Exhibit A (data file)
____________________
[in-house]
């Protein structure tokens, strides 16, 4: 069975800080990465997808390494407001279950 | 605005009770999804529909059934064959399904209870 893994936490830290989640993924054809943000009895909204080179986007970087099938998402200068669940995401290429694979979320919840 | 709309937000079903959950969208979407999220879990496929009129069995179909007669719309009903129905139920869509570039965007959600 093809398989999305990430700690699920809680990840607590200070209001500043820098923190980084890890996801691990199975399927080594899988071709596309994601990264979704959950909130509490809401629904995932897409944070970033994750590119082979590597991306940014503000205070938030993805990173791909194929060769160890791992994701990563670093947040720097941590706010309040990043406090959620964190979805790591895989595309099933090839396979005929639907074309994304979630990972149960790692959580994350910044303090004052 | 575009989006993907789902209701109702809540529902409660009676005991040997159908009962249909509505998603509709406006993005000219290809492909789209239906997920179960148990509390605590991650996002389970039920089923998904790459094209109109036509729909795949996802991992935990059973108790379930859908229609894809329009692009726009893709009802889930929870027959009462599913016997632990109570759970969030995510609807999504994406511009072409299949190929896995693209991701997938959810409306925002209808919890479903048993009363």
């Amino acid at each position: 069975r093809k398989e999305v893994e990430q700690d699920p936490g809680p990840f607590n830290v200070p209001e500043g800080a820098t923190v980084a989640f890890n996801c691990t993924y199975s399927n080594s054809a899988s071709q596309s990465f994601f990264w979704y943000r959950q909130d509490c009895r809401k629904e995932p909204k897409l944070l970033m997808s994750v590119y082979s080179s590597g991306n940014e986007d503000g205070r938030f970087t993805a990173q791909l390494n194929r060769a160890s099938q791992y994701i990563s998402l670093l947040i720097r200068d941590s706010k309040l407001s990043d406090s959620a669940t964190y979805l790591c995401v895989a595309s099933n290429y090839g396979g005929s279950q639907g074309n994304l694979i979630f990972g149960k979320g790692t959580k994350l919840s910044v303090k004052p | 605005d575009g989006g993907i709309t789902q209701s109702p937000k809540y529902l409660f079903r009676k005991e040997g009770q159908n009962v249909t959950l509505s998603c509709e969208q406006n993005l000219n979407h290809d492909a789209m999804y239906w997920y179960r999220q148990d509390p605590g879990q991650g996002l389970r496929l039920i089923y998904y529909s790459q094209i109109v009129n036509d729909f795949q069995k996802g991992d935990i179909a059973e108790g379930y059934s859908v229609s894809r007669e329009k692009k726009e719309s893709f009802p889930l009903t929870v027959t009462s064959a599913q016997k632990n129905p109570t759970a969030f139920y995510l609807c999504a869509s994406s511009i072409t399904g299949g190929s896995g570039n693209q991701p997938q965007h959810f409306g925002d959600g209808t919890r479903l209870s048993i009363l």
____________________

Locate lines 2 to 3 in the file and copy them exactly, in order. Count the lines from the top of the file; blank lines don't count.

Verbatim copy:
């Protein structure tokens, strides 16, 4: 069975800080990465997808390494407001279950 | 605005009770999804529909059934064959399904209870 893994936490830290989640993924054809943000009895909204080179986007970087099938998402200068669940995401290429694979979320919840 | 709309937000079903959950969208979407999220879990496929009129069995179909007669719309009903129905139920869509570039965007959600 093809398989999305990430700690699920809680990840607590200070209001500043820098923190980084890890996801691990199975399927080594899988071709596309994601990264979704959950909130509490809401629904995932897409944070970033994750590119082979590597991306940014503000205070938030993805990173791909194929060769160890791992994701990563670093947040720097941590706010309040990043406090959620964190979805790591895989595309099933090839396979005929639907074309994304979630990972149960790692959580994350910044303090004052 | 575009989006993907789902209701109702809540529902409660009676005991040997159908009962249909509505998603509709406006993005000219290809492909789209239906997920179960148990509390605590991650996002389970039920089923998904790459094209109109036509729909795949996802991992935990059973108790379930859908229609894809329009692009726009893709009802889930929870027959009462599913016997632990109570759970969030995510609807999504994406511009072409299949190929896995693209991701997938959810409306925002209808919890479903048993009363």
């Amino acid at each position: 069975r093809k398989e999305v893994e990430q700690d699920p936490g809680p990840f607590n830290v200070p209001e500043g800080a820098t923190v980084a989640f890890n996801c691990t993924y199975s399927n080594s054809a899988s071709q596309s990465f994601f990264w979704y943000r959950q909130d509490c009895r809401k629904e995932p909204k897409l944070l970033m997808s994750v590119y082979s080179s590597g991306n940014e986007d503000g205070r938030f970087t993805a990173q791909l390494n194929r060769a160890s099938q791992y994701i990563s998402l670093l947040i720097r200068d941590s706010k309040l407001s990043d406090s959620a669940t964190y979805l790591c995401v895989a595309s099933n290429y090839g396979g005929s279950q639907g074309n994304l694979i979630f990972g149960k979320g790692t959580k994350l919840s910044v303090k004052p | 605005d575009g989006g993907i709309t789902q209701s109702p937000k809540y529902l409660f079903r009676k005991e040997g009770q159908n009962v249909t959950l509505s998603c509709e969208q406006n993005l000219n979407h290809d492909a789209m999804y239906w997920y179960r999220q148990d509390p605590g879990q991650g996002l389970r496929l039920i089923y998904y529909s790459q094209i109109v009129n036509d729909f795949q069995k996802g991992d935990i179909a059973e108790g379930y059934s859908v229609s894809r007669e329009k692009k726009e719309s893709f009802p889930l009903t929870v027959t009462s064959a599913q016997k632990n129905p109570t759970a969030f139920y995510l609807c999504a869509s994406s511009i072409t399904g299949g190929s896995g570039n693209q991701p997938q965007h959810f409306g925002d959600g209808t919890r479903l209870s048993i009363l």